Additionally, failing to properly document a contract can make conflicting interests difficult to manage. Most understand that each party’s basic goals are to minimize financial and liability risks, and maximize the benefits. However, contracts can vary widely and the terms often depend on circumstances such as the respective leverage of the parties. It is highly suggested for nonprofits to seek legal counsel, particularly for more difficult types of contracts such as technology or software development.

Tips

  • Confirm scope of authority with both those who have authority and those who do not have authority (e.g., outlining a two signature requirement for checks).
  • Have a contract signing policy.
  • Have model forms in your contract bank as a starting point (e.g., hiring agreement for independent contractors).
  • Look to model provisions.
  • Spell out expectations in the contract.
  • Plan for an exit strategy in the contract.
  • Avoid legalese when possible; contracts need to be understandable and clear.
  • Consider insurance options (generally no insurance for breach of contract but other options might be available such as event, employment, etc.).

Conflicts of Interest

Tenenbaum suggested the two biggest myths regarding conflicts of interest (COIs) are: (1) all COIs are bad for the organization and (2) disclosure of a COI is enough to remedy it.

There has been much emphasis in the sector that a written COI policy is a best practice. However, as Tenenbaum noted, simply having a COI policy is not enough, it needs to be an appropriate COI policy for your organization. Questions to ask include:

  • Is it too narrow?
  • It is too complicated?
  • Is it practical?
  • Does it address the common past problems of the organization?

While the IRS provides a sample COI policy, Tenenbaum emphasized it deals only with the IRS’s concerns about financial transactions. Other COIs such as decisions made in the interest of another organization may be just as important for some organizations.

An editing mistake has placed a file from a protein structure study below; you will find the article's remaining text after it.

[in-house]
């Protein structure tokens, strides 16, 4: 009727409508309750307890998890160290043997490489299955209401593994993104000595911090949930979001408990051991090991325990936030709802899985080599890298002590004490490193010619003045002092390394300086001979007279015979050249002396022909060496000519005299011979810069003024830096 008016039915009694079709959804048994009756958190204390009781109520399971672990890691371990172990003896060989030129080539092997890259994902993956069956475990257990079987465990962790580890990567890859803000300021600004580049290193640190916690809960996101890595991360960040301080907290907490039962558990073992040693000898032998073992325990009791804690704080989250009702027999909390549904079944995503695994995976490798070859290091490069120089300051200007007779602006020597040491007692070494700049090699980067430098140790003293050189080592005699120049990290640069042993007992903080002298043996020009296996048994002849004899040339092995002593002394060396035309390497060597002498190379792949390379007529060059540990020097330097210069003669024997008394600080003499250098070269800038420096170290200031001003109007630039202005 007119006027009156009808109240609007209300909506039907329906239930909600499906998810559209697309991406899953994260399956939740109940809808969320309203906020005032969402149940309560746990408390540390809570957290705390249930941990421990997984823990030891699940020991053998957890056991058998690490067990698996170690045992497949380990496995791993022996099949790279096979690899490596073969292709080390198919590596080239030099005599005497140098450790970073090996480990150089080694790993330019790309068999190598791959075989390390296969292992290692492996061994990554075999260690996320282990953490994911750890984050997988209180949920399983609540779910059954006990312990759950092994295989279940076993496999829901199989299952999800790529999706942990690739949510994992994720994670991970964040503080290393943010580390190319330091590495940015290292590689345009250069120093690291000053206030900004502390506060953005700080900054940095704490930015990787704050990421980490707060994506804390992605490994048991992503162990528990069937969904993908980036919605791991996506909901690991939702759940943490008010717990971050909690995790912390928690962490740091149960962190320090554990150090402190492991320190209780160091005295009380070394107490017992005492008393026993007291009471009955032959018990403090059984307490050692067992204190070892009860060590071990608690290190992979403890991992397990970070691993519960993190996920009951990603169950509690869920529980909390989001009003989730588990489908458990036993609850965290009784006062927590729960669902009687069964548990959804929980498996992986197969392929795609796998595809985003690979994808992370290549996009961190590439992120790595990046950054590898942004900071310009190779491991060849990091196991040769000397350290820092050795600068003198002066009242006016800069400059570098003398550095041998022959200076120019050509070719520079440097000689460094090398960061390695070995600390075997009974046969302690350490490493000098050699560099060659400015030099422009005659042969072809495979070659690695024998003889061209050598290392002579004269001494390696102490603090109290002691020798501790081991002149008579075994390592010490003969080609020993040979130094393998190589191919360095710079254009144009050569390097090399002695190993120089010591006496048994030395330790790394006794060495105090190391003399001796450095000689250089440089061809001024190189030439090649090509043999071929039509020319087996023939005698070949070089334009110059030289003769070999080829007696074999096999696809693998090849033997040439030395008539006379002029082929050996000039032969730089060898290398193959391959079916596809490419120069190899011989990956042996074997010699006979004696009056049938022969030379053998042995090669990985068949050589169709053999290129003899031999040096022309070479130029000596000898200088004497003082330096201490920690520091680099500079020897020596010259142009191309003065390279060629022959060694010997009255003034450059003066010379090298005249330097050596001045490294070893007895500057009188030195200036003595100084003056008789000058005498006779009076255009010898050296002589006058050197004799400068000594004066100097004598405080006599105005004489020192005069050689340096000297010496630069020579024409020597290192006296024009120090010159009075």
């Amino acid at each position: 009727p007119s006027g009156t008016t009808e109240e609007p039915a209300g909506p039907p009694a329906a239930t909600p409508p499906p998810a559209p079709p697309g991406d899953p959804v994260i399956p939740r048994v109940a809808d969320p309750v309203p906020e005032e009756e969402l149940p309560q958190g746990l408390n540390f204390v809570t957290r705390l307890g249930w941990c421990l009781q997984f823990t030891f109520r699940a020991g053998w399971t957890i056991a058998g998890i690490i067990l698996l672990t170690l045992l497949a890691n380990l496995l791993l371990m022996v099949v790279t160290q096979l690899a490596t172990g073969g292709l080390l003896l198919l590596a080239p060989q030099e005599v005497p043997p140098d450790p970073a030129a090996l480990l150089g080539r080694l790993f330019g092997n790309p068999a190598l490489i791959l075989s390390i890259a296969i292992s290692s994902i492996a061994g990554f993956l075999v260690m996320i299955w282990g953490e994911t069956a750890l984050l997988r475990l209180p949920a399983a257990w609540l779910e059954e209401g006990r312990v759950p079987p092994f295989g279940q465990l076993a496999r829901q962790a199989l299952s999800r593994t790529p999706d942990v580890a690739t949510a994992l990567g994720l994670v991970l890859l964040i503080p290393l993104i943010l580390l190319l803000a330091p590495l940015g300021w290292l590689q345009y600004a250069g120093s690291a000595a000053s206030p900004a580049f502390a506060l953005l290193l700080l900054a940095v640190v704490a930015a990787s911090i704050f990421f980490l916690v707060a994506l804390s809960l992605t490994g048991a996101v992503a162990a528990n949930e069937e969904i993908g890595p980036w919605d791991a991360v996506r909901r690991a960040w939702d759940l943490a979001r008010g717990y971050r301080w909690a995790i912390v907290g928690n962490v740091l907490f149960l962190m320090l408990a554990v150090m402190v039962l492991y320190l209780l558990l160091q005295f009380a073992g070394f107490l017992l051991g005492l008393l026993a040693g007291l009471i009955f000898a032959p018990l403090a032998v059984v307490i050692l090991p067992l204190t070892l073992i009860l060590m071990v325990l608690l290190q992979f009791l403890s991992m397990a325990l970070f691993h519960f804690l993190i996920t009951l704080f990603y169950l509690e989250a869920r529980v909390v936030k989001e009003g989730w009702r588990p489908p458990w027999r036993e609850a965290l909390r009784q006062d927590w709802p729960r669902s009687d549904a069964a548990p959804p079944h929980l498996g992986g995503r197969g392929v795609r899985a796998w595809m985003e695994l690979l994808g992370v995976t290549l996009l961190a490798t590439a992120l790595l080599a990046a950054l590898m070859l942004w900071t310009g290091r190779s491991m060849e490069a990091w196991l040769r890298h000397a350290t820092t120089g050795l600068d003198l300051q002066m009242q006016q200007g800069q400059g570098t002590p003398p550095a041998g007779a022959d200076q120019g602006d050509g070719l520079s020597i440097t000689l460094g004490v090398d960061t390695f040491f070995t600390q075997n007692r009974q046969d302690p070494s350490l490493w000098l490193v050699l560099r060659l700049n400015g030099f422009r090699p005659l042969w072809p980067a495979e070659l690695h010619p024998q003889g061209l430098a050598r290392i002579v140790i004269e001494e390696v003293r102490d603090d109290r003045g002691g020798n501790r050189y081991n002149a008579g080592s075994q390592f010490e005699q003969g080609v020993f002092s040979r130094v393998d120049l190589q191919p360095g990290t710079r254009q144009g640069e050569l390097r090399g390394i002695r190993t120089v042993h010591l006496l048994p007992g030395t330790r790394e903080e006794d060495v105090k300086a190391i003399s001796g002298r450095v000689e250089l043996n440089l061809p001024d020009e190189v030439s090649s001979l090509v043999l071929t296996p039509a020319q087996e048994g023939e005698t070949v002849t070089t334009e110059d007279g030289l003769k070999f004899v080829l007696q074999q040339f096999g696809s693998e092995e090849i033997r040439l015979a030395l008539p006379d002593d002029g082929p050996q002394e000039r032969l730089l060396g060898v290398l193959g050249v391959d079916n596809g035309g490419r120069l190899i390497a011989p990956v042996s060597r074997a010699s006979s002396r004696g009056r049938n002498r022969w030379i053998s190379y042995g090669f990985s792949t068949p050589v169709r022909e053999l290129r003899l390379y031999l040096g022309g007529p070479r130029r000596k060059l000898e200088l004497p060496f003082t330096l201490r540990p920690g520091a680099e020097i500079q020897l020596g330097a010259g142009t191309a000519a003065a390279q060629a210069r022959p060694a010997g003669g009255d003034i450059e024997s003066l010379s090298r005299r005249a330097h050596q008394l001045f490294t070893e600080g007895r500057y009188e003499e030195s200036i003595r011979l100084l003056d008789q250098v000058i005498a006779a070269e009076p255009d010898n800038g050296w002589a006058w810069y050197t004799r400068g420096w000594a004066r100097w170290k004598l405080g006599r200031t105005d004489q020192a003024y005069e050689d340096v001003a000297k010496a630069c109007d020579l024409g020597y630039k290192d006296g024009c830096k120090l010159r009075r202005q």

Tips

  • Use examples to explain types of COIs.
  • Have a good process outlined, especially for key steps such as how to disclose a COI, determine whether it is in the best interest of the organization, and determine whether a transaction is a good deal for the organization.
  • Circulate and re-sign the COI policy each year.

Insurance

Finally, Tenenbaum and Herman briefly touched upon insurance. When dealing with other parties, they strongly suggest against using an “in others we trust” or “hope and a prayer” risk management approach.

Tips

  • Be willing to talk about divergent interests.
  • Only agree to insure that which you have control over.
  • Don’t assume the other party’s insurance will cover you.
  • Get it in writing!

As Herman and Tenenbaum noted, legal risks can be especially difficult to understand because they touch multiple areas of law. However, that does not mean they are not manageable. Awareness and prevention are the keys; and nonprofits are encouraged to contact an attorney or appropriate legal expert when more assistance is needed.

This post is part of a four-part series on the BoardSource Leadership Forum 2010. Part I covers the opening plenary and “Politics and Budgets” session, and can be accessed here. Part III covers “Nonprofit Governance Challenges” and can be accessed here.

Although synchronicity problems between the board policy and practice were not addressed in this post, Herman suggested the book The Will to Govern Well by Glenn H. Tecker, Jean S. Frankel, and Paul D. Meyer for addressing such issues.

Venable LLP also has a library of free publications on nonprofit organizations and associations on a variety of legal topics on its website.